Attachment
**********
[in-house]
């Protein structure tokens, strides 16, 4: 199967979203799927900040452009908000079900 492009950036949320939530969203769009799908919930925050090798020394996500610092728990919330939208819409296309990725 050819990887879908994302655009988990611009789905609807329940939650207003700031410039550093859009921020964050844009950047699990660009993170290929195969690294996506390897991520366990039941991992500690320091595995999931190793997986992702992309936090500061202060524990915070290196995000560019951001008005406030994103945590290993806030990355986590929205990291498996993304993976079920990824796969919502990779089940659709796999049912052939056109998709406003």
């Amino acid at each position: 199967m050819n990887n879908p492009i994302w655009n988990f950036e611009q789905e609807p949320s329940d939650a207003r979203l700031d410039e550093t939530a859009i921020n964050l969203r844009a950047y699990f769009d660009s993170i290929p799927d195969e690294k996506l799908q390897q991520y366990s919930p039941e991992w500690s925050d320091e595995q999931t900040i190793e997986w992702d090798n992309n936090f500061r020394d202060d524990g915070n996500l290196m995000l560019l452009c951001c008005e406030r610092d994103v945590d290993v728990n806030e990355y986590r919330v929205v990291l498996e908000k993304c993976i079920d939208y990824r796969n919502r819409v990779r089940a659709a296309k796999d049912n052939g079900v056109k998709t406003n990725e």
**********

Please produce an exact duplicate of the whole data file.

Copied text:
[in-house]
């Protein structure tokens, strides 16, 4: 199967979203799927900040452009908000079900 492009950036949320939530969203769009799908919930925050090798020394996500610092728990919330939208819409296309990725 050819990887879908994302655009988990611009789905609807329940939650207003700031410039550093859009921020964050844009950047699990660009993170290929195969690294996506390897991520366990039941991992500690320091595995999931190793997986992702992309936090500061202060524990915070290196995000560019951001008005406030994103945590290993806030990355986590929205990291498996993304993976079920990824796969919502990779089940659709796999049912052939056109998709406003």
């Amino acid at each position: 199967m050819n990887n879908p492009i994302w655009n988990f950036e611009q789905e609807p949320s329940d939650a207003r979203l700031d410039e550093t939530a859009i921020n964050l969203r844009a950047y699990f769009d660009s993170i290929p799927d195969e690294k996506l799908q390897q991520y366990s919930p039941e991992w500690s925050d320091e595995q999931t900040i190793e997986w992702d090798n992309n936090f500061r020394d202060d524990g915070n996500l290196m995000l560019l452009c951001c008005e406030r610092d994103v945590d290993v728990n806030e990355y986590r919330v929205v990291l498996e908000k993304c993976i079920d939208y990824r796969n919502r819409v990779r089940a659709a296309k796999d049912n052939g079900v056109k998709t406003n990725e």